FocusAsia TiO2 wide buy-sell gap stays; buyers expect lower prices

13 August 2012 07:24  [Source: ICIS news]

By Samuel Wong

TiO2 is used in paintsSINGAPORE (ICIS)--Spot titanium dioxide (TiO2) values in Asia may be stuck at current range given a wide gap in selling and buying ideas, as producers factor in rising raw material costs while buyers insist on lower prices, market sources said on Monday.

The buy-sell gap in the Asian TiO2 market has doubled to $200/tonne (€162/tonne) since 13 July, with assessed prices hovering at $3,600-3,800/tonne CFR (cost and freight) Asia over the past five weeks, according to ICIS.

Buyers are posing a strong resistance to price hikes, citing continued weakness in demand. Some are holding off purchases, expecting TiO2 prices to fall, market sources said.

TiO2 producers, on the other hand, have to contend with high raw material costs, necessitating price hikes, but such move is being hampered by weak consumption, market sources said.

Producers had attempted to hike prices in the second quarter in Asia amid rising prices of feedstock titanium ore, but buyers resisted.

“We are continuing to seek for higher prices, but this is met by stiff resistance from buyers,” a northeast Asia-based producer said.

Buyers expect prices to fall because of the weak macroeconomic conditions.

TiO2 is mainly used in the coatings, plastics and decorative laminates industry.

Downstream demand is being hampered by the unstable global economic environment, amid the ongoing eurozone debt crisis, buyers said.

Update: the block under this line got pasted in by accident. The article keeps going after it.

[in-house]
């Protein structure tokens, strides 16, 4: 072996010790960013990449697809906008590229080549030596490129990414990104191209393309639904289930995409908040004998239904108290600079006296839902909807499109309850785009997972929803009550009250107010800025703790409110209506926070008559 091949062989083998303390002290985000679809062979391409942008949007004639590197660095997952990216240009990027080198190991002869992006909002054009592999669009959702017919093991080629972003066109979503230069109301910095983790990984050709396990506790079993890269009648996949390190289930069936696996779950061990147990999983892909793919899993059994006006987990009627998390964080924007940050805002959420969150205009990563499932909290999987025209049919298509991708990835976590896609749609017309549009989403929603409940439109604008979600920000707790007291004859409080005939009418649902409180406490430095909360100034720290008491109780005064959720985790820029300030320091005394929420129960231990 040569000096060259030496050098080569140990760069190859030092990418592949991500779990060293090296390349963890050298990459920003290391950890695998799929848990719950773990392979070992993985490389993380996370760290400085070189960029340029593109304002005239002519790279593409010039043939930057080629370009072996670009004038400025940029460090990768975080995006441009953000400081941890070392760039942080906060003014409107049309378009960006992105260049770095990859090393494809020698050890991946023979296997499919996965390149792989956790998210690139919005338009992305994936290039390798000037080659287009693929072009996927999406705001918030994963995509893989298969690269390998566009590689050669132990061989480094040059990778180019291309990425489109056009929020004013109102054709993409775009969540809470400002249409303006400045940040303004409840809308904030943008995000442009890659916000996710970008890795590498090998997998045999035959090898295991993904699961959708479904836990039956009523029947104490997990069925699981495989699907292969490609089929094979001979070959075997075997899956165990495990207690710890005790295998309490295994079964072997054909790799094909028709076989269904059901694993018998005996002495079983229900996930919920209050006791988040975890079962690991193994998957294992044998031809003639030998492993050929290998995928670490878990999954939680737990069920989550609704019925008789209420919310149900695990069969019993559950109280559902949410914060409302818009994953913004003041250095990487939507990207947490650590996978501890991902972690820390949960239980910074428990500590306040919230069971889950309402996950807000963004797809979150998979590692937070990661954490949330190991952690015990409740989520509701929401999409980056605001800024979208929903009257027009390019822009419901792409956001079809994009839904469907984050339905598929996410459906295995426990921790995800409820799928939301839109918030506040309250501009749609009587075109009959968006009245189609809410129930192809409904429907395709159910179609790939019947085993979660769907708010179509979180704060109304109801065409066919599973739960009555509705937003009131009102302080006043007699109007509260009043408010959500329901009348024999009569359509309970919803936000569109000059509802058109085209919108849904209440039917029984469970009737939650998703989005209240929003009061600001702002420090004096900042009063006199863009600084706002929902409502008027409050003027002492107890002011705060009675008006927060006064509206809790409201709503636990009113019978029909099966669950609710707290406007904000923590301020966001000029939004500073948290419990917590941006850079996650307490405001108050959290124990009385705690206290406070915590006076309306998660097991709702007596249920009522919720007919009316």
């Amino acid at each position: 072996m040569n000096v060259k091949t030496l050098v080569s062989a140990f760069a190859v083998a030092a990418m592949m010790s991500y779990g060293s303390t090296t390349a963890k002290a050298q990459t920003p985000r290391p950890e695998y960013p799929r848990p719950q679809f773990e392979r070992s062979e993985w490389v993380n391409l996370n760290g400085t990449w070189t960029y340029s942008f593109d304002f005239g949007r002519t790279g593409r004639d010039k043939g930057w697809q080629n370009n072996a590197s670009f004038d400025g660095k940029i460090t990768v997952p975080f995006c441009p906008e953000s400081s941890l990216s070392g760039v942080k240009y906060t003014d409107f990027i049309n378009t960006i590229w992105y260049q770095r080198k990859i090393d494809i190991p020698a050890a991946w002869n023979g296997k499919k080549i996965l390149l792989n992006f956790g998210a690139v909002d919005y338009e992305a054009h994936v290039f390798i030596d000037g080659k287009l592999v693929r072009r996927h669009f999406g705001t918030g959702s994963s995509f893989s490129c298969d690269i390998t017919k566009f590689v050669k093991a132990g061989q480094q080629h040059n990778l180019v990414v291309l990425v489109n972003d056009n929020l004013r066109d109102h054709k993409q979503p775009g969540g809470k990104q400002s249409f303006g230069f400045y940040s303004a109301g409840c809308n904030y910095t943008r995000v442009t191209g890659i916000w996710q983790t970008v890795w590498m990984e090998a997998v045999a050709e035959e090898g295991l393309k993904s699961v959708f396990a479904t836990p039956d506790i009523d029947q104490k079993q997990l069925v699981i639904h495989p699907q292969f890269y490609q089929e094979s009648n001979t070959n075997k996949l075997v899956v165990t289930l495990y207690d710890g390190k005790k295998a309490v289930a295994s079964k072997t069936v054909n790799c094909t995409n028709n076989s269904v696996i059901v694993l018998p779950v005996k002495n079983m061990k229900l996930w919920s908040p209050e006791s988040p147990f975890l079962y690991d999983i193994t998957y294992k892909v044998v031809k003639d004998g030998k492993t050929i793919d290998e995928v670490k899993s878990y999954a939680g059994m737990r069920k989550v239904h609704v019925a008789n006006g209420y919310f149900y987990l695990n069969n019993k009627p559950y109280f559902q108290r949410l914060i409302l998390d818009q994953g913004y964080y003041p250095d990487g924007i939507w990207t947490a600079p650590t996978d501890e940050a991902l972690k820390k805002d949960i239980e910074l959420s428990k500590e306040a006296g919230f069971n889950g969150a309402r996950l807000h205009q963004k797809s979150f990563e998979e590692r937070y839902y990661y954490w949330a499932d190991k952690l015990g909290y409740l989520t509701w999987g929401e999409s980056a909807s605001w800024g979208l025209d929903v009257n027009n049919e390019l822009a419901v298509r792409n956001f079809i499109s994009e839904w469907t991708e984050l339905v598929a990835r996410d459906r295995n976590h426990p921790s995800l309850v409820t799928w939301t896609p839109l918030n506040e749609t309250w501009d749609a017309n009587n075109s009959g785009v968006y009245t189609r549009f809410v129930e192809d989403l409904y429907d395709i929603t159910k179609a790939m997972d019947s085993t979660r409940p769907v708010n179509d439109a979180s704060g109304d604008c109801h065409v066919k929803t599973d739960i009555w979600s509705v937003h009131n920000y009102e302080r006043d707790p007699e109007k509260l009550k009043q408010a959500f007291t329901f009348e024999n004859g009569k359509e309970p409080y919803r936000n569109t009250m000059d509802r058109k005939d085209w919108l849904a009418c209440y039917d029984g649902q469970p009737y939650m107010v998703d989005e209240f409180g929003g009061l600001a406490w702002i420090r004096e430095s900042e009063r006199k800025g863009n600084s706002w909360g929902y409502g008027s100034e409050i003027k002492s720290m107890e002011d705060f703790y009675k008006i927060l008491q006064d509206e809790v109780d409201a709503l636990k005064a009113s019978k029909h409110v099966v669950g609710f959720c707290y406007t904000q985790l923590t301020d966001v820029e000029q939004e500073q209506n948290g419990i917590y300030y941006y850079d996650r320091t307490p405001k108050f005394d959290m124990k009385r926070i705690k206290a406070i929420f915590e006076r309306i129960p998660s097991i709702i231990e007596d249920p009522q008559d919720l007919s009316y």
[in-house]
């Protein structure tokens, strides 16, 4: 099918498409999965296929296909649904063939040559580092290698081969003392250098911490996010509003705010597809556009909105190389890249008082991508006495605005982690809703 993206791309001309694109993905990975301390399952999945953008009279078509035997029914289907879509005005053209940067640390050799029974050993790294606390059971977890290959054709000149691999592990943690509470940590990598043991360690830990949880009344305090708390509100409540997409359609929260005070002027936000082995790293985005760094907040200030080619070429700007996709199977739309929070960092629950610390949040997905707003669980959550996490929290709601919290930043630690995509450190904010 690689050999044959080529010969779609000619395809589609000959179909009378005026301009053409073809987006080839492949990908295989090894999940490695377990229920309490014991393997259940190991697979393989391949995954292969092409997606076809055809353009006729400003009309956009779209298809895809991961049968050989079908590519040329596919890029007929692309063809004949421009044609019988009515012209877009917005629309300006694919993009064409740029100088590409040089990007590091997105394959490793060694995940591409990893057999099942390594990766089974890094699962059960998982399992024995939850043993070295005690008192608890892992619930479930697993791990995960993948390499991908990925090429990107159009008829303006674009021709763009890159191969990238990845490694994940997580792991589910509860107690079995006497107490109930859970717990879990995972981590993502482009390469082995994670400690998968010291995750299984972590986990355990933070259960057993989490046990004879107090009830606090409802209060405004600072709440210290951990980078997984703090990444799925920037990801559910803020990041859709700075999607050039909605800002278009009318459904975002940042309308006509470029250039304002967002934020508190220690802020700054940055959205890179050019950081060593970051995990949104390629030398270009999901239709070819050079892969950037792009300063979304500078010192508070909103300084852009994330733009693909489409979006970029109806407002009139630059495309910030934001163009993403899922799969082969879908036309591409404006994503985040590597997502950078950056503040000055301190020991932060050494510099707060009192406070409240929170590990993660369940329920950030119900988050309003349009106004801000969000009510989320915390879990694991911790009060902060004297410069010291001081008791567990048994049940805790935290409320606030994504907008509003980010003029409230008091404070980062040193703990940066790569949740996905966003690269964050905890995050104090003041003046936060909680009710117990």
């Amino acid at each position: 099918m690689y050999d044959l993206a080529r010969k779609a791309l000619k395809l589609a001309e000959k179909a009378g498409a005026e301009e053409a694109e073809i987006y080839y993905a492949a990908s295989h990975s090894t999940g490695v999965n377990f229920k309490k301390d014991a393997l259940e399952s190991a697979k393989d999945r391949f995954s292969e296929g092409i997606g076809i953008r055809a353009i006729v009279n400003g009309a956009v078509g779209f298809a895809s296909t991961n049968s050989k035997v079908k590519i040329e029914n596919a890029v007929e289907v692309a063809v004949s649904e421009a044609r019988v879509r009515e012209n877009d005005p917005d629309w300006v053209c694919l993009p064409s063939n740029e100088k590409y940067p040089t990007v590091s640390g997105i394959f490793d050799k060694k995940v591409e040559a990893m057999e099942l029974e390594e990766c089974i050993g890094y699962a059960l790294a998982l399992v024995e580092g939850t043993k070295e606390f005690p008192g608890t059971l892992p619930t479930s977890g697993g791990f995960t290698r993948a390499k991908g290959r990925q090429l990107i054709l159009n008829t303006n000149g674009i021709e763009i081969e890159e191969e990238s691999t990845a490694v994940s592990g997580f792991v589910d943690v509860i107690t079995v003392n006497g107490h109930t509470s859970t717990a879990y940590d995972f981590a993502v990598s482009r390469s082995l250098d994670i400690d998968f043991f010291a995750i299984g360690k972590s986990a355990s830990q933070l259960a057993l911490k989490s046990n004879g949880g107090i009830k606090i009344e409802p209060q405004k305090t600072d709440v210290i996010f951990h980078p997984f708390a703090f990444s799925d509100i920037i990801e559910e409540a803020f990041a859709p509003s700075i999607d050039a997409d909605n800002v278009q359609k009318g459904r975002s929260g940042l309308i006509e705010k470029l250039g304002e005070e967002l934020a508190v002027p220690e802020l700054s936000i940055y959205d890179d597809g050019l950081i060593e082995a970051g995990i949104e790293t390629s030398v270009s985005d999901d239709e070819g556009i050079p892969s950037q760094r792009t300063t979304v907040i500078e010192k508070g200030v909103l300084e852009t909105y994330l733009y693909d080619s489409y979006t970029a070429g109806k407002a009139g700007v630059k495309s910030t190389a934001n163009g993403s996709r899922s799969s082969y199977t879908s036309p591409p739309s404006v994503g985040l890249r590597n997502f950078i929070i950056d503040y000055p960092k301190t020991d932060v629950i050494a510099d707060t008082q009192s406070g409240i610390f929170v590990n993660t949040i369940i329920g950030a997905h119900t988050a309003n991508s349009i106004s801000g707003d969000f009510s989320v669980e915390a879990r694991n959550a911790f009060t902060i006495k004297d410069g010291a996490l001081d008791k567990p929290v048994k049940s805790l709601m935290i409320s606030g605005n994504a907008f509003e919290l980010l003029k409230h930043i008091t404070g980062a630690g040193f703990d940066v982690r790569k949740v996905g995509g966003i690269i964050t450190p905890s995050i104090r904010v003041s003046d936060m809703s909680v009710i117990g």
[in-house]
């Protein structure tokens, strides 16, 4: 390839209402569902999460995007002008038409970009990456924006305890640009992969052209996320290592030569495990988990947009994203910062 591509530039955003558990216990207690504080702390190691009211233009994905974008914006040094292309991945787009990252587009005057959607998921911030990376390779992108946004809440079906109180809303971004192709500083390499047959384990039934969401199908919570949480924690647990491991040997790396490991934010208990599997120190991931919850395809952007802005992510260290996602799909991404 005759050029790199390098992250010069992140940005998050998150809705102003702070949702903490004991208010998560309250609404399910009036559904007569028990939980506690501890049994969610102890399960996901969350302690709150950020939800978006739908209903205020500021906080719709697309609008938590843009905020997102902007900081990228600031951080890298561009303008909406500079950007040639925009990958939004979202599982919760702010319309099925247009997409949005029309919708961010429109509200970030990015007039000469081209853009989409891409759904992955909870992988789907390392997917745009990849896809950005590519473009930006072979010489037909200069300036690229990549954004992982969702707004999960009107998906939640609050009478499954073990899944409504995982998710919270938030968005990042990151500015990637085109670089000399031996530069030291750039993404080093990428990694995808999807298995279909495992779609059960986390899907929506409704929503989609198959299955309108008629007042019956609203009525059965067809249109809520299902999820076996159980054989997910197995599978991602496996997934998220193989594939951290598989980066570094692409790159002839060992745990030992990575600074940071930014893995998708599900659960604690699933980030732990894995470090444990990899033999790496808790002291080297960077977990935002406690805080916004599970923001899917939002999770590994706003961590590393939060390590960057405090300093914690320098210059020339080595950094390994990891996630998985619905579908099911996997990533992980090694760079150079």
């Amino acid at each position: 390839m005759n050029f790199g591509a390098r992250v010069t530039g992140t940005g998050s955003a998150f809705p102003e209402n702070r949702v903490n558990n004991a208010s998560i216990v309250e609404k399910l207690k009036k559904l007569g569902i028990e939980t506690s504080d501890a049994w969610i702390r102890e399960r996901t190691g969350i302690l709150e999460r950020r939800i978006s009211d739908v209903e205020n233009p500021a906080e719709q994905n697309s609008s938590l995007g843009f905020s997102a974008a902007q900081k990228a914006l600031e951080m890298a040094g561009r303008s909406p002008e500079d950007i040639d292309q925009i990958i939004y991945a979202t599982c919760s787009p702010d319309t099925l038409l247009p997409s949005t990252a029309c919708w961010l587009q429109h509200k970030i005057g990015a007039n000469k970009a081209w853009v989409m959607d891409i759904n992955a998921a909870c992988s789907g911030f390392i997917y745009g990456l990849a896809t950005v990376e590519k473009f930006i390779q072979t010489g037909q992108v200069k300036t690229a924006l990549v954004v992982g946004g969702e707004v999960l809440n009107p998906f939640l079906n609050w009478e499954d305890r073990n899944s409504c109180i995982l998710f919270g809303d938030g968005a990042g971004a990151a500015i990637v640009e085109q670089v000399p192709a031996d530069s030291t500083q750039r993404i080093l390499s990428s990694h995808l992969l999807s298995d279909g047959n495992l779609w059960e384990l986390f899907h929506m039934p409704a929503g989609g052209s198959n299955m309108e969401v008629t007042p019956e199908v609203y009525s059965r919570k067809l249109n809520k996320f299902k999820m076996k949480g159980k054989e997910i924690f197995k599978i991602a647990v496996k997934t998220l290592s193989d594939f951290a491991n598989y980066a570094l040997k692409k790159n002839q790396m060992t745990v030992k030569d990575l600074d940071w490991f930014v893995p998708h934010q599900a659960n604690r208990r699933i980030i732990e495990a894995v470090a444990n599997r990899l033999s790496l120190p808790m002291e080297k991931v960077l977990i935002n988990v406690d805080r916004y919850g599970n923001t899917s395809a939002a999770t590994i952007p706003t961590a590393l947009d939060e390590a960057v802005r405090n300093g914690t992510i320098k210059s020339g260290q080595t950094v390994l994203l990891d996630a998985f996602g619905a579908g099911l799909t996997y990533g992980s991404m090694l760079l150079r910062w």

“There is no rush to procure cargoes now on ample inventory level, in addition to an uncertain market,” a southeast Asia-based buyer said.

Ample availability of Chinese-origin cargoes also makes cargoes from outside of Asia less attractive for buyers.

Offers of Chinese-origin rutile-grade TiO2 exports fell by $400/tonne from a week earlier to $2,700-2,900/tonne FOB (free on board) China on 10 August), according to ICIS.

The Chinese market is currently in oversupply of TiO2, with producers saddled with high inventory levels given weak domestic consumption of the material, industry players said.

A number of producers in the country are planning to cut operating rates at their plants in the near-term to relieve the situation, they added.

“Currently, there isn’t a need to purchase, as inventory level is sufficient,” a China-based buyer said.

“I might only look to buy at the end of August, but it also depends on the price level during that period,” he said, adding that prices are likely to decline in the near term.

Buyers in the region are resisting higher TiO2 prices, citing lower offers heard in the Chinese export front, said a northeast Asia-based producer.

US-based TiO2 major Huntsman said that global destocking of the material will continue well into the third quarter and exert near-term pressure on producer margins and pigment pricing.

($1 = €0.81)

Read John Richardson and Malini Hariharan’s blog – Asian Chemical Connections
Request a free ICIS sample report for the latest prices and development in the Asian petrochemical markets


By: Samuel Wong



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